The U.S. Department of Education has gone on the offensive to protect federal education programs ahead of looming spending battles in Congress to stave off a government shutdown prior to the end of the fiscal year, Oct. 1.
Specifically, the department took aim last week at the appropriations bills that passed through the U.S. Senate and the U.S. House of Representatives that would slash funding for federal education programs by $1.7 billion and $2.8 billion, respectively.
Those bills, which passed through appropriations committees this summer, have not been voted on by the full chambers.
In a press release, Secretary of Education Arne Duncan blasted the Republicans' intention to slash the Obama administration's Preschool Development Grant program, arguing it would pull funds away from states in the last two years of the grant.
Eliminating the pre-K program would jeopardize state and local plans to serve nearly 60,000 additional children, the release said. The cuts would leave another 43,000 children to attend preschool in programs in need of important quality improvements. Though both bills would nix the Obama administration's pre-K initiative, they would both pump more than $100 million into Head Start, an early education program for low-income families, over current funding levels.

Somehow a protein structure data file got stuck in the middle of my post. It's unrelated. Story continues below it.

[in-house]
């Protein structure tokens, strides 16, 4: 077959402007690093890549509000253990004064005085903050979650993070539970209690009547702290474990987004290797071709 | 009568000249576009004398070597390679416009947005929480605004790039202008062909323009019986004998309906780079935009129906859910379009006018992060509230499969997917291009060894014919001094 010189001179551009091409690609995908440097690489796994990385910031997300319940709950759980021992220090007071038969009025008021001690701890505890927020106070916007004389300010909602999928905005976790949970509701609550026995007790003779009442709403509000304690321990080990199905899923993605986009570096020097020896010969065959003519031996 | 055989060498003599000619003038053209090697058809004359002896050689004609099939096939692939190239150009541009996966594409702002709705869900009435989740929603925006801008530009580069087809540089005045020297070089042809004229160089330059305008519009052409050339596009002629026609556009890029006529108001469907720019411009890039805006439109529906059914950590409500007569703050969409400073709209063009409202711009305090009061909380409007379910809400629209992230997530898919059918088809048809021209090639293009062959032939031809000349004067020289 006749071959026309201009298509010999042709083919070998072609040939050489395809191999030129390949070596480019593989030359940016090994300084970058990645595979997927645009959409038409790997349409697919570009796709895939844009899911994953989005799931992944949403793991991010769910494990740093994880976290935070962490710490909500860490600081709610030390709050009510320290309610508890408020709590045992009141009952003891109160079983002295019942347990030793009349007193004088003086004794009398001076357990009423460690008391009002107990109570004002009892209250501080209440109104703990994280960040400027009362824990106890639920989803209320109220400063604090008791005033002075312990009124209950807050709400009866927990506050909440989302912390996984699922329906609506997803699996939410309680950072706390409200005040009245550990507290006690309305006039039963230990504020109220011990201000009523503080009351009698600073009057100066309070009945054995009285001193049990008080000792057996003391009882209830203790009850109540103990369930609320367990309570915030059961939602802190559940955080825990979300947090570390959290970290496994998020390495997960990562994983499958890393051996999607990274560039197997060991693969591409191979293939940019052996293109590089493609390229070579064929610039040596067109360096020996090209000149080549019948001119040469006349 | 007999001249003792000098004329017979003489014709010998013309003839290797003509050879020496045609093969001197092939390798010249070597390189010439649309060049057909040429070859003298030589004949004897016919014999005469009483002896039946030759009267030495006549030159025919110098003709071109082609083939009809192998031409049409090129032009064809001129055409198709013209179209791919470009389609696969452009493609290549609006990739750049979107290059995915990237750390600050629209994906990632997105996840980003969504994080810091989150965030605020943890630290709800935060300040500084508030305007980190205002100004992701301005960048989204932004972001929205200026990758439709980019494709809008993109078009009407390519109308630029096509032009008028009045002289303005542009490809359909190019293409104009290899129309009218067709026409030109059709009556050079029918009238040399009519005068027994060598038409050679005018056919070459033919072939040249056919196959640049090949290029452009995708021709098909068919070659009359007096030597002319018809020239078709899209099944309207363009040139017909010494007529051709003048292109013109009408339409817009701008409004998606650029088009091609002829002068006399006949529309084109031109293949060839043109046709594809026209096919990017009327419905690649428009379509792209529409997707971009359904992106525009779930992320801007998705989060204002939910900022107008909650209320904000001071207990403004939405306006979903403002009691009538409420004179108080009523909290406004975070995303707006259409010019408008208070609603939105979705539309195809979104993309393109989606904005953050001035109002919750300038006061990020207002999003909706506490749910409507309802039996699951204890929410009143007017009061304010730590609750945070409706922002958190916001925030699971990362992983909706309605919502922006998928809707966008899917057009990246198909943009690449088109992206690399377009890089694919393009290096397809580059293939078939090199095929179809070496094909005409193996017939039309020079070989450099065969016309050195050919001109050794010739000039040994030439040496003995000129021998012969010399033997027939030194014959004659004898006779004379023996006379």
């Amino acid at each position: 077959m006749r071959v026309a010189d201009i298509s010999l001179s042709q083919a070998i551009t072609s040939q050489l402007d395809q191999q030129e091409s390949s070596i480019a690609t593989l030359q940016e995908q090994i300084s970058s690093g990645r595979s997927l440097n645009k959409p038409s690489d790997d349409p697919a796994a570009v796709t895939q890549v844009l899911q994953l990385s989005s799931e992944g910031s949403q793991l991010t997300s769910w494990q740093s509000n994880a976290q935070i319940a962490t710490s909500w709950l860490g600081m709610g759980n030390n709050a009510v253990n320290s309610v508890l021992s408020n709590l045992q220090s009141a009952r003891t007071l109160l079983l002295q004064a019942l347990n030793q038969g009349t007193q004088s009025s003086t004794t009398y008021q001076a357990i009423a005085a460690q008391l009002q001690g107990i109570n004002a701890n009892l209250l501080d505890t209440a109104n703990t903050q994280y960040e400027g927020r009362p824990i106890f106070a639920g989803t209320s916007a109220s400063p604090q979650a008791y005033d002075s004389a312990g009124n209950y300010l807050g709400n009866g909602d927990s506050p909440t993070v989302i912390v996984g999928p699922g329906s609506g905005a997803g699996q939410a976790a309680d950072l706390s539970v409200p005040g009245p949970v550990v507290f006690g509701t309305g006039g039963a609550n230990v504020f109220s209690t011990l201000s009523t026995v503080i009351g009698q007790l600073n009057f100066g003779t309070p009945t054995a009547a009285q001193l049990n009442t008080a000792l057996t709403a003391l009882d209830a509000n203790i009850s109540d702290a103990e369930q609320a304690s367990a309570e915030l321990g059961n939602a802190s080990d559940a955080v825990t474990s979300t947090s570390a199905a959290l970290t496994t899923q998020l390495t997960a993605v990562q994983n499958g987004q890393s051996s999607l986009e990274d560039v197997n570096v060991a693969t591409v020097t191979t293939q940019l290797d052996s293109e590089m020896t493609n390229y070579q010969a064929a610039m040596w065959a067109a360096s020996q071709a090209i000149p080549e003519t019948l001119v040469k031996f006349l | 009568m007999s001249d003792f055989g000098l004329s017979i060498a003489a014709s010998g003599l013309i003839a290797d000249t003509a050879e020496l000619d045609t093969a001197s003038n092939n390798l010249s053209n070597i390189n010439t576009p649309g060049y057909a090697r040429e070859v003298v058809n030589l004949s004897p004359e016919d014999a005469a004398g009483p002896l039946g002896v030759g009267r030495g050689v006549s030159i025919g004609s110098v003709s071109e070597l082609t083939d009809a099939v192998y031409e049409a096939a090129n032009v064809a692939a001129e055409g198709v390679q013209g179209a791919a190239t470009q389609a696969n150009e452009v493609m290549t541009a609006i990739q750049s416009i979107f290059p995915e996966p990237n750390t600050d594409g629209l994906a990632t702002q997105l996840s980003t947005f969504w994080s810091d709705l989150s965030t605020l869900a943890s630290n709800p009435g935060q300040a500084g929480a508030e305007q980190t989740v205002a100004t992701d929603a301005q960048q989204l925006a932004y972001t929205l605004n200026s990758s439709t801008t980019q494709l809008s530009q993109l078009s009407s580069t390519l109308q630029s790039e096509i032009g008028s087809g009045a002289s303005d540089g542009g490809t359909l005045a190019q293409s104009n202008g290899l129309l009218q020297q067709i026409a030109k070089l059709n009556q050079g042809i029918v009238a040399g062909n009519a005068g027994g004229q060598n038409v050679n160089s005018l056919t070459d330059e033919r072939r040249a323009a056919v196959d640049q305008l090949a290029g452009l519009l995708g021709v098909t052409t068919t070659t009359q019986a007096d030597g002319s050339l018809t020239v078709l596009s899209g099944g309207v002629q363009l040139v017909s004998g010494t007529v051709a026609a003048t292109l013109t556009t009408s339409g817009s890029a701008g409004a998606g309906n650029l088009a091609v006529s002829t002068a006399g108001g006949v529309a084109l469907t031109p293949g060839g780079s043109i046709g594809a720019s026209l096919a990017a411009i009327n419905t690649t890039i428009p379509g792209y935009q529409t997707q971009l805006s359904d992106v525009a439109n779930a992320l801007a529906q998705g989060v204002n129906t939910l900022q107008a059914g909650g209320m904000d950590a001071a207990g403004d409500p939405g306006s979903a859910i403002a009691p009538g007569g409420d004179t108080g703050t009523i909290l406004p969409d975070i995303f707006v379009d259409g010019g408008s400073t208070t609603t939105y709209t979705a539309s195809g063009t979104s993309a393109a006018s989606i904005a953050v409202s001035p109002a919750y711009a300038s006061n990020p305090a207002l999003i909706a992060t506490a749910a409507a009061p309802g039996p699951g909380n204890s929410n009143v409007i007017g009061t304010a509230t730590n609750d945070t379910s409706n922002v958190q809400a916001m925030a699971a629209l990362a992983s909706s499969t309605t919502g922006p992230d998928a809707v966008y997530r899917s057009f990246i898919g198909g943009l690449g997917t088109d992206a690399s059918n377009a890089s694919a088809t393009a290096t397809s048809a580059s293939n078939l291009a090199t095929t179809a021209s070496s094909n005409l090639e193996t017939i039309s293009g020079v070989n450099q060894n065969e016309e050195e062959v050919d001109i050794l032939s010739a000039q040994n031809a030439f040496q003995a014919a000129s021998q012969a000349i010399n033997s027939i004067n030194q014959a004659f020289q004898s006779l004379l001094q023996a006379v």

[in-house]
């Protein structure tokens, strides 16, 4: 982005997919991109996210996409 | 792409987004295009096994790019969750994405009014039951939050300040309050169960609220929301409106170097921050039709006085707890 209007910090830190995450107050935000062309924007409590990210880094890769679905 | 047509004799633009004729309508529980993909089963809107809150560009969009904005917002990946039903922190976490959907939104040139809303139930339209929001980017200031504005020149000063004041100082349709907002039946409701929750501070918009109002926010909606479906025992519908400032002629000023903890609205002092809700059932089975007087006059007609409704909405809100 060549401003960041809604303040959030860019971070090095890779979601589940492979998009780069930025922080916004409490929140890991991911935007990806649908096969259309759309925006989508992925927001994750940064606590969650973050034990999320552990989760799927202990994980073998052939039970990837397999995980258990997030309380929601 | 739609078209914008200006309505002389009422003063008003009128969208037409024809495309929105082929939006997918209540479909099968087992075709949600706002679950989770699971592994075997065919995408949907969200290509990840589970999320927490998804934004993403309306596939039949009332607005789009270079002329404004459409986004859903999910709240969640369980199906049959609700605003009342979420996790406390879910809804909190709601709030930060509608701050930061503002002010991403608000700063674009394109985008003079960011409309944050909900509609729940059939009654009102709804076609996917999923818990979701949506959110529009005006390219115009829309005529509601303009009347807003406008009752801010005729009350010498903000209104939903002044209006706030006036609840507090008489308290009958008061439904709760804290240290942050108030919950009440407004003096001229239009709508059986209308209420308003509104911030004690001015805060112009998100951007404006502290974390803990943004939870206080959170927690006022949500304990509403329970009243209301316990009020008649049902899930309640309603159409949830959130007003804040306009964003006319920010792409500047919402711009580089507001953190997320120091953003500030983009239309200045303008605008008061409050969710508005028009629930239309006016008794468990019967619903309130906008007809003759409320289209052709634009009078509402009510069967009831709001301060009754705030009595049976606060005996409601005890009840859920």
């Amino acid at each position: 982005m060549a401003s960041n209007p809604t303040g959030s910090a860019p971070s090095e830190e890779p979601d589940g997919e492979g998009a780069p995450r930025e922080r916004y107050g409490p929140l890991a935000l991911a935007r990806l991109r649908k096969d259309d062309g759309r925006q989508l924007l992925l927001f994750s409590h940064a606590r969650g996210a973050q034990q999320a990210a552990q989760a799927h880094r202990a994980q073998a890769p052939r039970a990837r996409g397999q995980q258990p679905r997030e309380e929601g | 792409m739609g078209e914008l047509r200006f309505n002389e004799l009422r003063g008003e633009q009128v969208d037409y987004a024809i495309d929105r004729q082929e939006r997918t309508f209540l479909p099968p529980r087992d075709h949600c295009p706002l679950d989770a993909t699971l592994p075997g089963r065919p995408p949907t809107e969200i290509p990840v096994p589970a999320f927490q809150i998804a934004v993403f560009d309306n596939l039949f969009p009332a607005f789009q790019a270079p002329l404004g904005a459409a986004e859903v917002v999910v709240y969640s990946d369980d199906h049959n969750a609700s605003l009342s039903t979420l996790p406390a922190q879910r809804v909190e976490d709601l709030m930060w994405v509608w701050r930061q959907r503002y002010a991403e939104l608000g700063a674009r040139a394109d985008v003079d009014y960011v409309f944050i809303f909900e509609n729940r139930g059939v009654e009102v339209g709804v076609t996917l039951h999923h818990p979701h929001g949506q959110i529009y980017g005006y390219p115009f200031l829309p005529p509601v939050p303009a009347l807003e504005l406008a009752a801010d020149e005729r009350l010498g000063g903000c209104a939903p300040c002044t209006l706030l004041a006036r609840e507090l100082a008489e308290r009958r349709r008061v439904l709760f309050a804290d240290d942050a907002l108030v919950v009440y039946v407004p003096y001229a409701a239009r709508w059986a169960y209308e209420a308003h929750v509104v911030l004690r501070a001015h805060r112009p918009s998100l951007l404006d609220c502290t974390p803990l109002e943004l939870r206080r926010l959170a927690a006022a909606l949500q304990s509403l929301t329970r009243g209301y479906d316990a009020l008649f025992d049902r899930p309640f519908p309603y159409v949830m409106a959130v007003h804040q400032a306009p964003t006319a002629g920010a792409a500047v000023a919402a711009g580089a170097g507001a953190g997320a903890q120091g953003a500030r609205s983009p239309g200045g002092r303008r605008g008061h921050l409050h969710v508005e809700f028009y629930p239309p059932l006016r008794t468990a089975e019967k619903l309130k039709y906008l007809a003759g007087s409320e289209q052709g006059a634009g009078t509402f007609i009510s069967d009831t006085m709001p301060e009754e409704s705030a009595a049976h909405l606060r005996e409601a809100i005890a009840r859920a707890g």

Republican appropriators in both chambers have said repeatedly that they'd prefer to put even more money into early-childhood-education initiatives if there was more to spend. And that's the bigger issue at play here—limited federal resources.
Both chambers' funding plans were largely pegged to the congressionally mandated across-the-board spending caps, known as sequestration. But President Barack Obama has said he'd veto any appropriations plans that lock in sequester-level funding.
When lawmakers return to Washington in September, they'll have just 10 legislative days to hash out a spending plan before the end of the fiscal year.